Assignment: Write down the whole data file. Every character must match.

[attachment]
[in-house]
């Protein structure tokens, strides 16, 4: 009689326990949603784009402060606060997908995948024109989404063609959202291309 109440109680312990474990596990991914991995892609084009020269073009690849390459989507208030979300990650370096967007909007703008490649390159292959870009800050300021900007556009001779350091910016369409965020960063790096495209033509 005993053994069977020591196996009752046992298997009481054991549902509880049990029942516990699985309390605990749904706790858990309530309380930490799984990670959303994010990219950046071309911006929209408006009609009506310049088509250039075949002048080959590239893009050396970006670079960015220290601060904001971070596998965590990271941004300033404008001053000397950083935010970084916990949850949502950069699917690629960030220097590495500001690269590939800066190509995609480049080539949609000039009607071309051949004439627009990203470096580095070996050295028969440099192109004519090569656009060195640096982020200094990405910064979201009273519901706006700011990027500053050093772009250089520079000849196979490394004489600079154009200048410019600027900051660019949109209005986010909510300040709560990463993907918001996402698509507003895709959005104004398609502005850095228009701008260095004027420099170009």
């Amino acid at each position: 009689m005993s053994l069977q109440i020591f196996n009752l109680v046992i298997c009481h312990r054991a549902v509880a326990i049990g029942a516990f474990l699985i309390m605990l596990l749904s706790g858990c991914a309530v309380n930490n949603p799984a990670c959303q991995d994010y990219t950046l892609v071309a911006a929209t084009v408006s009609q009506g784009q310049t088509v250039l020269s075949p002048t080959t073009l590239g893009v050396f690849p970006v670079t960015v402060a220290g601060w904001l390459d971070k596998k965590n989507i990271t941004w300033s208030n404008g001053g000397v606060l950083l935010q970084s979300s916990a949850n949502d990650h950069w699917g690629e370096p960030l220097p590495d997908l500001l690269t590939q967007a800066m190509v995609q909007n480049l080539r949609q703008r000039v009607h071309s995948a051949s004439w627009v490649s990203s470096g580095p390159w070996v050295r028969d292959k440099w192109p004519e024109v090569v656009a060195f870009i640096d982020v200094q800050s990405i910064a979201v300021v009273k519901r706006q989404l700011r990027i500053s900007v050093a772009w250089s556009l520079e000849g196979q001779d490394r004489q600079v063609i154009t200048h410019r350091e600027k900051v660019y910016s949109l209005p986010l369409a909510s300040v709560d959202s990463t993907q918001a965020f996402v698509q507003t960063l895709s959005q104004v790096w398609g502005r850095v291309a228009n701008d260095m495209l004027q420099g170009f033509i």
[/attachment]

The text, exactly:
[in-house]
């Protein structure tokens, strides 16, 4: 009689326990949603784009402060606060997908995948024109989404063609959202291309 109440109680312990474990596990991914991995892609084009020269073009690849390459989507208030979300990650370096967007909007703008490649390159292959870009800050300021900007556009001779350091910016369409965020960063790096495209033509 005993053994069977020591196996009752046992298997009481054991549902509880049990029942516990699985309390605990749904706790858990309530309380930490799984990670959303994010990219950046071309911006929209408006009609009506310049088509250039075949002048080959590239893009050396970006670079960015220290601060904001971070596998965590990271941004300033404008001053000397950083935010970084916990949850949502950069699917690629960030220097590495500001690269590939800066190509995609480049080539949609000039009607071309051949004439627009990203470096580095070996050295028969440099192109004519090569656009060195640096982020200094990405910064979201009273519901706006700011990027500053050093772009250089520079000849196979490394004489600079154009200048410019600027900051660019949109209005986010909510300040709560990463993907918001996402698509507003895709959005104004398609502005850095228009701008260095004027420099170009």
């Amino acid at each position: 009689m005993s053994l069977q109440i020591f196996n009752l109680v046992i298997c009481h312990r054991a549902v509880a326990i049990g029942a516990f474990l699985i309390m605990l596990l749904s706790g858990c991914a309530v309380n930490n949603p799984a990670c959303q991995d994010y990219t950046l892609v071309a911006a929209t084009v408006s009609q009506g784009q310049t088509v250039l020269s075949p002048t080959t073009l590239g893009v050396f690849p970006v670079t960015v402060a220290g601060w904001l390459d971070k596998k965590n989507i990271t941004w300033s208030n404008g001053g000397v606060l950083l935010q970084s979300s916990a949850n949502d990650h950069w699917g690629e370096p960030l220097p590495d997908l500001l690269t590939q967007a800066m190509v995609q909007n480049l080539r949609q703008r000039v009607h071309s995948a051949s004439w627009v490649s990203s470096g580095p390159w070996v050295r028969d292959k440099w192109p004519e024109v090569v656009a060195f870009i640096d982020v200094q800050s990405i910064a979201v300021v009273k519901r706006q989404l700011r990027i500053s900007v050093a772009w250089s556009l520079e000849g196979q001779d490394r004489q600079v063609i154009t200048h410019r350091e600027k900051v660019y910016s949109l209005p986010l369409a909510s300040v709560d959202s990463t993907q918001a965020f996402v698509q507003t960063l895709s959005q104004v790096w398609g502005r850095v291309a228009n701008d260095m495209l004027q420099g170009f033509i």